We asked Li Andersson of the Left Alliance, who was a vocal critic of the Finns Party, about the prospects of entering a government coalition and whether the fragmentation of the votes between the top five parties could improve their negotiating position. She said: “It might. But it depends very much on which end result will prevail. As we’re seeing now, it seems to be a very tight race in terms of seats.” When asked if they would be open to cooperating with the Finns Party, should they secure the victory, Andersson replied: “No, we would prefer not to.” 

Antti Rinne, chairman of the Social Democratic Party, is likely to become the government negotiator, which will not be an easy task. Picture: Tony Öhberg for Finland Today

Antti Rinne spent most of the time with the press not wishing to speculate on government negotiations until results were final. We asked him about how they propose to raise employment in Finland, should they win the election. “There are many ways to do that,” he responded. “There are short-term items; for example, to create more work for people who do not find work so easily. There is the public sector who needs to do that. Then there are long-term items; for example, schooling, education. We need to get all Finnish youth secondary level education. That’s a big question for us. When we are thinking about unemployment levels, that’s a very important thing.”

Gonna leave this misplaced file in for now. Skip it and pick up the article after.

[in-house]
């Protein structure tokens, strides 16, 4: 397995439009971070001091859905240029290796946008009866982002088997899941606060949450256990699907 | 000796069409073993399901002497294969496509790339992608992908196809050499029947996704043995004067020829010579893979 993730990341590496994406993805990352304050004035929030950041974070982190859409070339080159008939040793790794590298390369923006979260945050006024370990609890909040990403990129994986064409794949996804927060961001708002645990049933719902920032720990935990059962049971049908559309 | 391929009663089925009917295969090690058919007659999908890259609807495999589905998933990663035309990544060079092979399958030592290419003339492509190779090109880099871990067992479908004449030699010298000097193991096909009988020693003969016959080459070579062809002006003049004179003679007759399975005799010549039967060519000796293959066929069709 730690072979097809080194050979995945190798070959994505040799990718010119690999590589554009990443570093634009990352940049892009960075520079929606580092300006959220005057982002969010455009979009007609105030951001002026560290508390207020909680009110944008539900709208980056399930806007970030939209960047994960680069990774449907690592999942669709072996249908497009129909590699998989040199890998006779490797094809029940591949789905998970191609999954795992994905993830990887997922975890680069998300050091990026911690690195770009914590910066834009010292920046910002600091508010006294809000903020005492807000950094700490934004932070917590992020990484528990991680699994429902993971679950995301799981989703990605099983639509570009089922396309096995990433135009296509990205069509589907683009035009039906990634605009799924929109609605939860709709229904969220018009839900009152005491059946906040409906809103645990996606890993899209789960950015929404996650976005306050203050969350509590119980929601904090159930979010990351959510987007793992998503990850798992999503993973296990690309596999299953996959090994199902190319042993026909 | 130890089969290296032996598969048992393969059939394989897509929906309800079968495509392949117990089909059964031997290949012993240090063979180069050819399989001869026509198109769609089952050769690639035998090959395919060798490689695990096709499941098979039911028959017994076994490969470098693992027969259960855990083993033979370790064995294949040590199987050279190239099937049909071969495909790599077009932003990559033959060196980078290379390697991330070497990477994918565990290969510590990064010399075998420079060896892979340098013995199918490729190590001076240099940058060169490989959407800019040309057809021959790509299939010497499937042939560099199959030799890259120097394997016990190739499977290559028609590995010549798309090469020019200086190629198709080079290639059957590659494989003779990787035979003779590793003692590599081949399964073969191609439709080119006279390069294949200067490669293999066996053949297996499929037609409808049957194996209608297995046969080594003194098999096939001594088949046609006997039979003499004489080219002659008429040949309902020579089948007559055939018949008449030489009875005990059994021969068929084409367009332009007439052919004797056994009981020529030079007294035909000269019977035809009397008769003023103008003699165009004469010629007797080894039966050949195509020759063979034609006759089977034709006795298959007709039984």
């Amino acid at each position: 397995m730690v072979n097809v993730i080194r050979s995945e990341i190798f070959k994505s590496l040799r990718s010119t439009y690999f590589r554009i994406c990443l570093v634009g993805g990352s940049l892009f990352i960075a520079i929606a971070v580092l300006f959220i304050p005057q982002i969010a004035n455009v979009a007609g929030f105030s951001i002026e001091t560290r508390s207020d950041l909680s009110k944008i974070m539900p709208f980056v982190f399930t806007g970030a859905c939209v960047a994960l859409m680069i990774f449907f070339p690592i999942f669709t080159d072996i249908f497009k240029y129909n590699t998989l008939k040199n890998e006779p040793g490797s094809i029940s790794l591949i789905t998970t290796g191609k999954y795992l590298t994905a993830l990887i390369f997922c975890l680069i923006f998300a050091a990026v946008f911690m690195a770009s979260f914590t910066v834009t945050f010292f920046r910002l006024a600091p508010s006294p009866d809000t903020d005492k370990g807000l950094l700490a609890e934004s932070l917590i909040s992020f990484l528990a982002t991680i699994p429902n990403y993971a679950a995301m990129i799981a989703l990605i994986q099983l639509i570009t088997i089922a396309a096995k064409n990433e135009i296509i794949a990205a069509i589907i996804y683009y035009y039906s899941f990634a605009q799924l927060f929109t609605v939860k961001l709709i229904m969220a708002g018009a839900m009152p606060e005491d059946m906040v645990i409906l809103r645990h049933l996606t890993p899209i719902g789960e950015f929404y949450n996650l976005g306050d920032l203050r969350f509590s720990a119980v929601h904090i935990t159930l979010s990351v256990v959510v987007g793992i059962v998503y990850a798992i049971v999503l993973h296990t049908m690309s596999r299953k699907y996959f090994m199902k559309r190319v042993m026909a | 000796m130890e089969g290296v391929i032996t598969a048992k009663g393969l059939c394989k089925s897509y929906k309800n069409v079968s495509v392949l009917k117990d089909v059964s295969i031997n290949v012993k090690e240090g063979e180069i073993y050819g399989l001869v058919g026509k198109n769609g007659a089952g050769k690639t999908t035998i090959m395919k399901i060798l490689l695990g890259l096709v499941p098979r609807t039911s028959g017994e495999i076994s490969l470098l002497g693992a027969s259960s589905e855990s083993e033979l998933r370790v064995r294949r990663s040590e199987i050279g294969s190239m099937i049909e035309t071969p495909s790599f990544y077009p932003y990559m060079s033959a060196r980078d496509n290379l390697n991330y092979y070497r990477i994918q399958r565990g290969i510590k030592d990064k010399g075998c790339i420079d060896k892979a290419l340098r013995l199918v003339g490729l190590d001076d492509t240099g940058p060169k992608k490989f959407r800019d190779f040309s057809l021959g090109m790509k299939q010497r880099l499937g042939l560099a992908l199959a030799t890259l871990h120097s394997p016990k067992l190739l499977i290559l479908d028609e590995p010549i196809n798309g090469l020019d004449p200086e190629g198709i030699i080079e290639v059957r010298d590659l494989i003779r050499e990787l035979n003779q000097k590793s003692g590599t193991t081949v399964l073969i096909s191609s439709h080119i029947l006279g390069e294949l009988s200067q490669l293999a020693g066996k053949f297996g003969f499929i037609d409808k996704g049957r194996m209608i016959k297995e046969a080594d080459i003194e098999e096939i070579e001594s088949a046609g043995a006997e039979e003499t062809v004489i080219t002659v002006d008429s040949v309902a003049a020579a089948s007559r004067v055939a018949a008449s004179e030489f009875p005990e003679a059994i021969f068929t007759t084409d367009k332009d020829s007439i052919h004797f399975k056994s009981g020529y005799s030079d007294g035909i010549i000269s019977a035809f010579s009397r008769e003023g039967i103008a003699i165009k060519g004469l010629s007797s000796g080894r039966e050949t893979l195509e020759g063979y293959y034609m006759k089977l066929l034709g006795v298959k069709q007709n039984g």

Towards midnight most votes had been counted, but the situation was still too close to call. The top three parties were all within one seat of one another, with the Finns trailing behind the Social Democrats by a mere 0,2 percent. With around 10 percent of the votes still uncounted, the third-placed National Coalition Party hoped the votes from the Helsinki region would give them an edge over the Finns Party.

Once all votes were counted, however, nothing else changed. Social Democrats won with 40 seats, the Finns Party came in second with 39, followed by the National Coalition with 38 seats. The Centre Party ended up in fourth place with 31 seats, a disappointing result for them.

Then came the Greens with 20 seats and the Left Alliance with 16 seats. Finally, the Swedish People’s party secured 9 seats and the Christian Democrats remained at 5 seats, which is the same result as they had in the previous election. Movement Now won a seat in parliament as well.